The boda boda sector provides one million direct jobs for riders earning Sh1 billion daily, says a new study, underlining the importance the motorcycle business to Kenya’s economy amid a countrywide crackdown on the operators over indiscipline.
A study of the sector by listed firm Car & General (C&G) #ticker:CGEN -- which sells motorcycles, their spare parts and other engineering equipment -- shows that it also supports six million livelihoods indirectly, about 10 percent of the country’s population.
C&G estimates that each rider makes an average of Sh1,000 per day from an average of 15 rides, translating to a daily income of Sh1 billion or Sh365 billion annually for the one million of them.
This is equivalent to 3.4 percent of GDP and almost matches the output of Kenya’s education sector, whose contribution to GDP stands at 3.8 percent.
The Treasury is also raking in about Sh60 billion yearly in fuel taxes from boda bodas, which consume an average of Sh300 worth of petrol each in a day.
This translates to Sh300 million worth of fuel each day, out of which about Sh163 million goes to the government in form of taxes, levies and other charges.
“There are 1.2 million riders in Kenya. Nine out of 10 are used for commercial purposes, representing over one million jobs created. Seventy-five percent are youth and six percent are female,” says the C&G report.
The motorcycle business was put in the spotlight this week after some riders assaulted a female motorist on Nairobi’s Wangari Maathai Road (formerly Forest Road), sparking widespread condemnation of the so-called boda boda menace.
A widely circulated video of the incident shows the woman screaming for help as she was stripped of her clothes and groped. There have been arrests, condemnation and calls for tighter regulation of the boda boda sector.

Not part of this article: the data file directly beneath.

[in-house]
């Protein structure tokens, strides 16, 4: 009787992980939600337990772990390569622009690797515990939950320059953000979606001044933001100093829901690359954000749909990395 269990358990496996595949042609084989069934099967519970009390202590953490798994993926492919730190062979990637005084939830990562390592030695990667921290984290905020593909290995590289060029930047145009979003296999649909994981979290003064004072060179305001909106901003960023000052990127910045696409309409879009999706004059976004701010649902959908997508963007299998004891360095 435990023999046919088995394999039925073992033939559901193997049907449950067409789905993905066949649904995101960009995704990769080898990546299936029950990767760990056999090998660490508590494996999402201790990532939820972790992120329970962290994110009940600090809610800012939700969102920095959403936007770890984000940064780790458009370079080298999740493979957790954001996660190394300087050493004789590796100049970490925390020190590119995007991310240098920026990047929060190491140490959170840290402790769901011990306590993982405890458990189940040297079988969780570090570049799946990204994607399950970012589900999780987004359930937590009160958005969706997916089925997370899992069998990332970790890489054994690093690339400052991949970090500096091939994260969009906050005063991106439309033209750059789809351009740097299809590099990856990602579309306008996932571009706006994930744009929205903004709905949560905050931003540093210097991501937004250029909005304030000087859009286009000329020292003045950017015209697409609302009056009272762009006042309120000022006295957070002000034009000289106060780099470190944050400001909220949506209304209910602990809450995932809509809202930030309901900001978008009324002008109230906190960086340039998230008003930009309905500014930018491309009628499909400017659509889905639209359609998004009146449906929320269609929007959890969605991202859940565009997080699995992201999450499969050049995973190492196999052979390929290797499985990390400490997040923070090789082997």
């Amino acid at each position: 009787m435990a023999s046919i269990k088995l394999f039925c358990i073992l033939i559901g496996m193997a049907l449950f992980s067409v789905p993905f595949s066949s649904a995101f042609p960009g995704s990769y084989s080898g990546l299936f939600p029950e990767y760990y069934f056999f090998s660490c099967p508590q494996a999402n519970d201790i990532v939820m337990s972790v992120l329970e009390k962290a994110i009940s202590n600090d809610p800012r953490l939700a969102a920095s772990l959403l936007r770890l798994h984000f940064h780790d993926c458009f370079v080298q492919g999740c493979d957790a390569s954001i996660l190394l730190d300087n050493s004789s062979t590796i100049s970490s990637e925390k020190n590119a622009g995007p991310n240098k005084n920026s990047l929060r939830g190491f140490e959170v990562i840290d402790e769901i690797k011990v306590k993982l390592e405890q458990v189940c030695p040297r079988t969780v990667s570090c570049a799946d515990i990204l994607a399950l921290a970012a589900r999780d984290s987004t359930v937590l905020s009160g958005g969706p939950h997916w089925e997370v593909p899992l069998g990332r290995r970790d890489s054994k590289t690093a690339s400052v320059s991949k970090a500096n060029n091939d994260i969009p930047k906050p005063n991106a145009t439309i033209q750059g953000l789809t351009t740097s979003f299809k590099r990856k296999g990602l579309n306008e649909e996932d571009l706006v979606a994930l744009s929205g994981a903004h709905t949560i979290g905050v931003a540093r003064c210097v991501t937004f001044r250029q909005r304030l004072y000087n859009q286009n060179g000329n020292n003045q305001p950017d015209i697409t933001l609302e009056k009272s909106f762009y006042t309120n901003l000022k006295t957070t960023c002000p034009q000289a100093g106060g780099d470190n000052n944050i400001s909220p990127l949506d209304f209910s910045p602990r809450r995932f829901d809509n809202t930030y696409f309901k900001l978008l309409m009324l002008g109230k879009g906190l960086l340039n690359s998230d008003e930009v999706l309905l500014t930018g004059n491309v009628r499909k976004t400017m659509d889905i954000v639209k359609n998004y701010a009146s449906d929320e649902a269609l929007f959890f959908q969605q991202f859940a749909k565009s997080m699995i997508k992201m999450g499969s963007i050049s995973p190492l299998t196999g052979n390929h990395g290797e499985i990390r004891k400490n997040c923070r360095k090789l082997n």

President Uhuru Kenyatta on Tuesday ordered a crackdown on all boda boda operators countrywide. The operators were given 60 days to obtain smart licences and join registered saccos, which will in turn be required to maintain a digital register of their members for easier identification.
Experts back calls for enhanced regulation of boda bodas, arguing that the sector has become too important economically to be left in the hands of unruly operators.
“Because of this behaviour by the boda boda guys, there is a good reason to come up with some regulation, not necessarily using the police but rather one based on economic fundamentals so that we can make the sector more competitive, efficient and fit for purpose,” said Prof XN Iraki, an economist at the University of Nairobi.
“There are two approaches to use. First is self-regulation by the operators themselves and the other is normal government oversight, both avoiding stifling the sector.”
The push for tighter regulation has come amid rapid growth in motorcycle registrations and their increased use in public transport.
Official data shows annual registrations have doubled over the past five years to stand at 252,601 compared to 123,539 new listings in 2016.
Motorcycles are fairly affordable, retailing at between Sh65,000 and Sh130,00, enabling many youth to acquire them for business.
Increased demand for bikes has also attracted several companies that have set up assembly plants in Nairobi and Mombasa for imported completely-knocked-down units.
Besides the popular TVS, other models on Kenyan roads are Japan’s Honda, Indian firm Bajaj’s brands such as Boxer, Toyota Kenya’s Yamaha as well as a myriad of low-cost Chinese brands.
Motorcycle taxi companies like Bolt are expanding in Kenya with backing from investors betting that the meteoric rise of two-wheeled taxi firms in Asia can be replicated in some of the fastest-growing economies in the world.
The idea of booking a motorbike taxi through a company that has trained drivers and provides passengers with a helmet appeals to some commuters in Kenya’s towns, especially Nairobi.
Kenya, like most African countries, offers a huge potential for motorcycle ride-hailing firms due to low personal car ownership, rapidly expanding populations and a lack of efficient mass transport systems in fast-growing cities.
While informal motorcycle taxis have been around for years, the new companies are hoping to win a market share by offering trained, accountable drivers and the convenience of booking rides through a mobile app.
According to Prof Iraki, the sector is now ripe for formalisation due to the big multiplier effect that it carries in job creation.
“We need to expand the thinking around boda bodas where, for instance, investment in assembly would have massive effect on the manufacturing sector. We ought to be looking at upgrading riders’ skills, manufacturing bikes and making spare parts and so on,” he said.